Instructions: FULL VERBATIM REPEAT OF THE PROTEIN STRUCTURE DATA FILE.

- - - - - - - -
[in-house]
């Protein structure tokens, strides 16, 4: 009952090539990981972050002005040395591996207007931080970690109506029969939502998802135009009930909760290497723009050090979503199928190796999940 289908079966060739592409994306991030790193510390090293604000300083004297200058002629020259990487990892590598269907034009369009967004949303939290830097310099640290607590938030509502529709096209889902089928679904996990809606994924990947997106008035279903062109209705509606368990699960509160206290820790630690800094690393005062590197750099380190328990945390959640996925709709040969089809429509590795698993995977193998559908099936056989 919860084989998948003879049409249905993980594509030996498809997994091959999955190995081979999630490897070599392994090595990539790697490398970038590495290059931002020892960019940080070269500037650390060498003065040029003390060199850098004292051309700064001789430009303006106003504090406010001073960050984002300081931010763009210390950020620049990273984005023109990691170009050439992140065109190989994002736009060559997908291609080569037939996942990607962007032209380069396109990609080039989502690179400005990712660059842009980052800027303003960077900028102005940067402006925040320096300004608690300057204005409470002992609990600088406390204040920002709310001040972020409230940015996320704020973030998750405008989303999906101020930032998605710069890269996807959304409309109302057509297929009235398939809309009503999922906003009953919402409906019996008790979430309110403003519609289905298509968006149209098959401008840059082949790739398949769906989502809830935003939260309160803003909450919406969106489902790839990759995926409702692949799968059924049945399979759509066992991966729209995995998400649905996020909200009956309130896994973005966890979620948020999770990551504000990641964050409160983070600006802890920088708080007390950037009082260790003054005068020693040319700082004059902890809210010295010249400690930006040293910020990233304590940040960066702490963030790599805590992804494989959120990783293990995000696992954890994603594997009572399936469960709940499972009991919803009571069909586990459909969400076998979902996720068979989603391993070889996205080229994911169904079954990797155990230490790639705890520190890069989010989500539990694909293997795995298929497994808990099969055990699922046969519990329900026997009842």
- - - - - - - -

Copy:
[in-house]
């Protein structure tokens, strides 16, 4: 009952090539990981972050002005040395591996207007931080970690109506029969939502998802135009009930909760290497723009050090979503199928190796999940 289908079966060739592409994306991030790193510390090293604000300083004297200058002629020259990487990892590598269907034009369009967004949303939290830097310099640290607590938030509502529709096209889902089928679904996990809606994924990947997106008035279903062109209705509606368990699960509160206290820790630690800094690393005062590197750099380190328990945390959640996925709709040969089809429509590795698993995977193998559908099936056989 919860084989998948003879049409249905993980594509030996498809997994091959999955190995081979999630490897070599392994090595990539790697490398970038590495290059931002020892960019940080070269500037650390060498003065040029003390060199850098004292051309700064001789430009303006106003504090406010001073960050984002300081931010763009210390950020620049990273984005023109990691170009050439992140065109190989994002736009060559997908291609080569037939996942990607962007032209380069396109990609080039989502690179400005990712660059842009980052800027303003960077900028102005940067402006925040320096300004608690300057204005409470002992609990600088406390204040920002709310001040972020409230940015996320704020973030998750405008989303999906101020930032998605710069890269996807959304409309109302057509297929009235398939809309009503999922906003009953919402409906019996008790979430309110403003519609289905298509968006149209098959401008840059082949790739398949769906989502809830935003939260309160803003909450919406969106489902790839990759995926409702692949799968059924049945399979759509066992991966729209995995998400649905996020909200009956309130896994973005966890979620948020999770990551504000990641964050409160983070600006802890920088708080007390950037009082260790003054005068020693040319700082004059902890809210010295010249400690930006040293910020990233304590940040960066702490963030790599805590992804494989959120990783293990995000696992954890994603594997009572399936469960709940499972009991919803009571069909586990459909969400076998979902996720068979989603391993070889996205080229994911169904079954990797155990230490790639705890520190890069989010989500539990694909293997795995298929497994808990099969055990699922046969519990329900026997009842």